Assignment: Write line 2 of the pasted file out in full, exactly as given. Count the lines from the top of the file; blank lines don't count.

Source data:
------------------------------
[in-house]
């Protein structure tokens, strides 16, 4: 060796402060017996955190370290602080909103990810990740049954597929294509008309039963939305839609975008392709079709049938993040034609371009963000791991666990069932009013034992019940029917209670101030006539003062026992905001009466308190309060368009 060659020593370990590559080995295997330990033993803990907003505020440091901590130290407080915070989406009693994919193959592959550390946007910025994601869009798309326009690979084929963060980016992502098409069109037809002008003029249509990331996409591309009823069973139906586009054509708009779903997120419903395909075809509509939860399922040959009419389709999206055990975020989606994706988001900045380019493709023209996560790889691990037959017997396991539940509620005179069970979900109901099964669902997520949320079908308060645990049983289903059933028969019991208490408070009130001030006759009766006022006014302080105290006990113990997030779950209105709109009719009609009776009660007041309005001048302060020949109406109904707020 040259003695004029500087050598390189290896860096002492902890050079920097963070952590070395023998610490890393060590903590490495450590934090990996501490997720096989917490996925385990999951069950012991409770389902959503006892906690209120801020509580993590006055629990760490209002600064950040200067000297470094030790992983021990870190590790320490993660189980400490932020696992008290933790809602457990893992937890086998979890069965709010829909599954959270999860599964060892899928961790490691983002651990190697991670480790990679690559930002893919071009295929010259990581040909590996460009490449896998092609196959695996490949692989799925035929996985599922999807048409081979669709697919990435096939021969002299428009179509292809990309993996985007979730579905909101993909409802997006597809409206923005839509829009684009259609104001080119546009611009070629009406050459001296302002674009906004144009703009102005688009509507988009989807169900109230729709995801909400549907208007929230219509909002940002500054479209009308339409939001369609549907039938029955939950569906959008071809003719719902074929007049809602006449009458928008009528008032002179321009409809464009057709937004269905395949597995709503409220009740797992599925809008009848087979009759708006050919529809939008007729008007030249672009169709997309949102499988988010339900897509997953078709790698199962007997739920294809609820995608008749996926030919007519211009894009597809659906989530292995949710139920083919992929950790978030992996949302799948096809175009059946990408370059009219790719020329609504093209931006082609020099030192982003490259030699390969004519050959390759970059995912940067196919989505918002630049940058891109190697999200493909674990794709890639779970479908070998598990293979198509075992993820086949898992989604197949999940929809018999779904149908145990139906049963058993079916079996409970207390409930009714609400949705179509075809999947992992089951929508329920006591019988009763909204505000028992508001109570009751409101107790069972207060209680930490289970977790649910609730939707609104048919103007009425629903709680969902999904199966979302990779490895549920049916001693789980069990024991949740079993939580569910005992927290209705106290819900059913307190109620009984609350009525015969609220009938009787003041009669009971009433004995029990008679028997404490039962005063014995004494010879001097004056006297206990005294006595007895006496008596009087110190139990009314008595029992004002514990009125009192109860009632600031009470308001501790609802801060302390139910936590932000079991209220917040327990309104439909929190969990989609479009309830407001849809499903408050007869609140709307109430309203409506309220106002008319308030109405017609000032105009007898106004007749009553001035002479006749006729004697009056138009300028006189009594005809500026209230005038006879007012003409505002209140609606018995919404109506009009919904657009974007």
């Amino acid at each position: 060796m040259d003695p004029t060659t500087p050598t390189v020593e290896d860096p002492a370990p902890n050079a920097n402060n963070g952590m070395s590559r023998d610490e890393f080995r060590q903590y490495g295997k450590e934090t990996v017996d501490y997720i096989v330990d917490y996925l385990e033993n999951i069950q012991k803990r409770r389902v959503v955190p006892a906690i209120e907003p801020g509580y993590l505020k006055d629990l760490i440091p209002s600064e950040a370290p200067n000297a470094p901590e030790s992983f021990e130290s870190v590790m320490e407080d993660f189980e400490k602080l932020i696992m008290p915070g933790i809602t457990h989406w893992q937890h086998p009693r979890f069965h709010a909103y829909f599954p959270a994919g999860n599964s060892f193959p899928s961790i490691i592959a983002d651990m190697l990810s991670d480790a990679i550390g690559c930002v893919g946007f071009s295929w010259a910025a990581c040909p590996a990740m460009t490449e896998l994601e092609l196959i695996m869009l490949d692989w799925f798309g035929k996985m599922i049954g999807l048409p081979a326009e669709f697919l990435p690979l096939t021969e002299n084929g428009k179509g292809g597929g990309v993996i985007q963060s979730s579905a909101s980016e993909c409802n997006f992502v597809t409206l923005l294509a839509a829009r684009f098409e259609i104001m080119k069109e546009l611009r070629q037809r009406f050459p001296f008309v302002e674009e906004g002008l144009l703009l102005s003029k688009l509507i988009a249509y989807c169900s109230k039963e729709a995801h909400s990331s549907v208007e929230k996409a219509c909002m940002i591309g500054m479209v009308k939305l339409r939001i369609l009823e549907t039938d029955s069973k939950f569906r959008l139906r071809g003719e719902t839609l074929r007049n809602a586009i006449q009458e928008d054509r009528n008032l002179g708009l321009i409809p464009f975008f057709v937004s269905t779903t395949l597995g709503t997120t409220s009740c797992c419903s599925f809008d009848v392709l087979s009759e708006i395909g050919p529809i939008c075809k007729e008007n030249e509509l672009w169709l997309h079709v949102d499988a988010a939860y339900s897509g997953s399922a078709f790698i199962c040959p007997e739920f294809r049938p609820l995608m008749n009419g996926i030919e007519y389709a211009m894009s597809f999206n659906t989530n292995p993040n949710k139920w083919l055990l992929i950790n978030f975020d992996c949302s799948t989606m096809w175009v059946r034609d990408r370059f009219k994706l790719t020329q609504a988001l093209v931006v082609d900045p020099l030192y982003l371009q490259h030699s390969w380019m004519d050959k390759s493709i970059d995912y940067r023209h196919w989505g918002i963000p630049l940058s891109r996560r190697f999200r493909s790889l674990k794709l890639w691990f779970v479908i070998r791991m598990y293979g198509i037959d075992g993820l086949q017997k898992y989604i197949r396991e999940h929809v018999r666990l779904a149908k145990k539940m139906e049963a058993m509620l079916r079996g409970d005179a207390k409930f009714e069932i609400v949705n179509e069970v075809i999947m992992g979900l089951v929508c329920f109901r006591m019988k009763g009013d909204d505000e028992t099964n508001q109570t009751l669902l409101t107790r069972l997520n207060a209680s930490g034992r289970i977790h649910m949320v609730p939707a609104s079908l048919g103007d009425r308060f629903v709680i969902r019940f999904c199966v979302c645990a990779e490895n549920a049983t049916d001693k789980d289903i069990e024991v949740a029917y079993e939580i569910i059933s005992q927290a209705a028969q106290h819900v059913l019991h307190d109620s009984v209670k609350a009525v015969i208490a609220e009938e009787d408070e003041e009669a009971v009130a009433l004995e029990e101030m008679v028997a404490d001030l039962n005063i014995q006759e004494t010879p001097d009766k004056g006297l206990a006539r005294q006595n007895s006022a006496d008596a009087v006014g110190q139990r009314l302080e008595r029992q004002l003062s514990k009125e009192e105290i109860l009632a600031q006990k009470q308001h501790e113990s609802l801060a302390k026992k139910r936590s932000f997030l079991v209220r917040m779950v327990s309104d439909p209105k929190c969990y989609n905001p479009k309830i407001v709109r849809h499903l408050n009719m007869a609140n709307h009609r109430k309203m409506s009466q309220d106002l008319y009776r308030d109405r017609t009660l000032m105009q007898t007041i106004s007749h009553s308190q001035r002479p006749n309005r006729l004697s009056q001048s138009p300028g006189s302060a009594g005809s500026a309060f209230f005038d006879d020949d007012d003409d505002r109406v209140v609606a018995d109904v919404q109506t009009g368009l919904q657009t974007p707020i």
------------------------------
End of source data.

């Protein structure tokens, strides 16, 4: 060796402060017996955190370290602080909103990810990740049954597929294509008309039963939305839609975008392709079709049938993040034609371009963000791991666990069932009013034992019940029917209670101030006539003062026992905001009466308190309060368009 060659020593370990590559080995295997330990033993803990907003505020440091901590130290407080915070989406009693994919193959592959550390946007910025994601869009798309326009690979084929963060980016992502098409069109037809002008003029249509990331996409591309009823069973139906586009054509708009779903997120419903395909075809509509939860399922040959009419389709999206055990975020989606994706988001900045380019493709023209996560790889691990037959017997396991539940509620005179069970979900109901099964669902997520949320079908308060645990049983289903059933028969019991208490408070009130001030006759009766006022006014302080105290006990113990997030779950209105709109009719009609009776009660007041309005001048302060020949109406109904707020 040259003695004029500087050598390189290896860096002492902890050079920097963070952590070395023998610490890393060590903590490495450590934090990996501490997720096989917490996925385990999951069950012991409770389902959503006892906690209120801020509580993590006055629990760490209002600064950040200067000297470094030790992983021990870190590790320490993660189980400490932020696992008290933790809602457990893992937890086998979890069965709010829909599954959270999860599964060892899928961790490691983002651990190697991670480790990679690559930002893919071009295929010259990581040909590996460009490449896998092609196959695996490949692989799925035929996985599922999807048409081979669709697919990435096939021969002299428009179509292809990309993996985007979730579905909101993909409802997006597809409206923005839509829009684009259609104001080119546009611009070629009406050459001296302002674009906004144009703009102005688009509507988009989807169900109230729709995801909400549907208007929230219509909002940002500054479209009308339409939001369609549907039938029955939950569906959008071809003719719902074929007049809602006449009458928008009528008032002179321009409809464009057709937004269905395949597995709503409220009740797992599925809008009848087979009759708006050919529809939008007729008007030249672009169709997309949102499988988010339900897509997953078709790698199962007997739920294809609820995608008749996926030919007519211009894009597809659906989530292995949710139920083919992929950790978030992996949302799948096809175009059946990408370059009219790719020329609504093209931006082609020099030192982003490259030699390969004519050959390759970059995912940067196919989505918002630049940058891109190697999200493909674990794709890639779970479908070998598990293979198509075992993820086949898992989604197949999940929809018999779904149908145990139906049963058993079916079996409970207390409930009714609400949705179509075809999947992992089951929508329920006591019988009763909204505000028992508001109570009751409101107790069972207060209680930490289970977790649910609730939707609104048919103007009425629903709680969902999904199966979302990779490895549920049916001693789980069990024991949740079993939580569910005992927290209705106290819900059913307190109620009984609350009525015969609220009938009787003041009669009971009433004995029990008679028997404490039962005063014995004494010879001097004056006297206990005294006595007895006496008596009087110190139990009314008595029992004002514990009125009192109860009632600031009470308001501790609802801060302390139910936590932000079991209220917040327990309104439909929190969990989609479009309830407001849809499903408050007869609140709307109430309203409506309220106002008319308030109405017609000032105009007898106004007749009553001035002479006749006729004697009056138009300028006189009594005809500026209230005038006879007012003409505002209140609606018995919404109506009009919904657009974007």